In Judaism God has several names. The most important name of God is the Tetragrammaton YHVH. Because Jews considered it sinful to pronounce, the correct pronunciation of this name was forgotten -- the original Hebrew texts only included consonants. Modern scholars conjecture that it was pronounced "Yahweh". The Hebrew letters are named Yod-Heh-Vav-Heh, and if your browser supports a Hebrew font it is written thusly: יהוה (Note that Hebrew is written from right to left, rather than left to right as in English).
Jews also call God Adonai, or Lord. Since pronouncing YHVH is considered sinful, Jews would use Adonai instead in prayers. When the Masoretes added vowel pointings to the text of the Tanach in the first century A.D., they gave the word YHVH the vowels of Adonai, to remind the reader to say Adonai instead. Many Christian bible translators misinterpreted this to mean that God's name was Jehovah, which is the result of combining Adonai's vowels with YHVH's consonants.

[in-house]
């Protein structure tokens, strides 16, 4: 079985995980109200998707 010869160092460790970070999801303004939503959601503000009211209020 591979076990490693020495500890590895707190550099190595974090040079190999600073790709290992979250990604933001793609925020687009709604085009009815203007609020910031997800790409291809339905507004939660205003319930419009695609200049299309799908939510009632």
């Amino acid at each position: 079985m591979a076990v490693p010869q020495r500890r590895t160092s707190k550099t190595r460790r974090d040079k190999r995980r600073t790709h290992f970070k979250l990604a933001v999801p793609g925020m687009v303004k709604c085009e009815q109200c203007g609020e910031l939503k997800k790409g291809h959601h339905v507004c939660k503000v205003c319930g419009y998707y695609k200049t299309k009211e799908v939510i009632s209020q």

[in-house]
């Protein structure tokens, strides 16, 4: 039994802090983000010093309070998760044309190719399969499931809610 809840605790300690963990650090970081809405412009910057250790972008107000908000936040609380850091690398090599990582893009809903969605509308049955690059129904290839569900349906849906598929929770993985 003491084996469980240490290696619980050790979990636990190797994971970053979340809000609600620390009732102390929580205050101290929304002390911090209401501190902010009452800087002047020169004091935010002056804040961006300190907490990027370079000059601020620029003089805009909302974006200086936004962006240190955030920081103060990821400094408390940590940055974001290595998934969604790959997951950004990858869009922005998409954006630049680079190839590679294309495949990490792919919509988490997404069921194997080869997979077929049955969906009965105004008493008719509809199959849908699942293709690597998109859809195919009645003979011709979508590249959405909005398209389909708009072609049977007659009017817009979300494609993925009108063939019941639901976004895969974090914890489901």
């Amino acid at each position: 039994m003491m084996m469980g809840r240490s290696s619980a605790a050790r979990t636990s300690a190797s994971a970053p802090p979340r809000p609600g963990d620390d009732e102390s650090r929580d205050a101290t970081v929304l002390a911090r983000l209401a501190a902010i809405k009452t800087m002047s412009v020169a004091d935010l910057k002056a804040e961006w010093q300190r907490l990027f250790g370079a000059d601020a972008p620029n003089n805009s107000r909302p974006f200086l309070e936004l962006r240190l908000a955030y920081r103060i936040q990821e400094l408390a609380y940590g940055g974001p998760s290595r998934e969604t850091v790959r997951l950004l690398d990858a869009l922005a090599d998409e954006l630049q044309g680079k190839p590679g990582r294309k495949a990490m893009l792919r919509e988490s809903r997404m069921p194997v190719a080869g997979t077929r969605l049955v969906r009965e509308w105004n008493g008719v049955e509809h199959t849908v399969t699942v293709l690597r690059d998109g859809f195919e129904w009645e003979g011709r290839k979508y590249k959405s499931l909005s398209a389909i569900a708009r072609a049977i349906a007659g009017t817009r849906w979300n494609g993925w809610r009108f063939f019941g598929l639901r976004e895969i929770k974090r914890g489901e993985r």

Orthodox Jews believe that even Adonai is too holy to say except in prayer; so in conversation they will call God haShem, which is Hebrew for "the Name". Many Orthodox Jews also write "G-d" instead of "God": while this is by no means required by their religion (only the Hebrew name, not the English, is holy), they do it to remind themselves of the holiness attached to God's name.
English translations of the Bible generally render YHVH as "LORD" (in small capitals), and Adonai as "Lord" (in normal case).
Scholars disagree as to the meaning of the name Yahweh -- many believe it means something like "I am the One Who Is".
Other Jewish names of God include:
- Emet (Truth)
- The Rock of Israel
- God of Abraham, God of Isaac, God of Jacob
- I Am That I Am
- Avinu Malkeinu (Our Father, our King)
- Shepherd of Israel
- The Holy One, Praised be He
- King of Kings
- Makom (literally, the Place; means "The Omnipresent")
- Shield of Abraham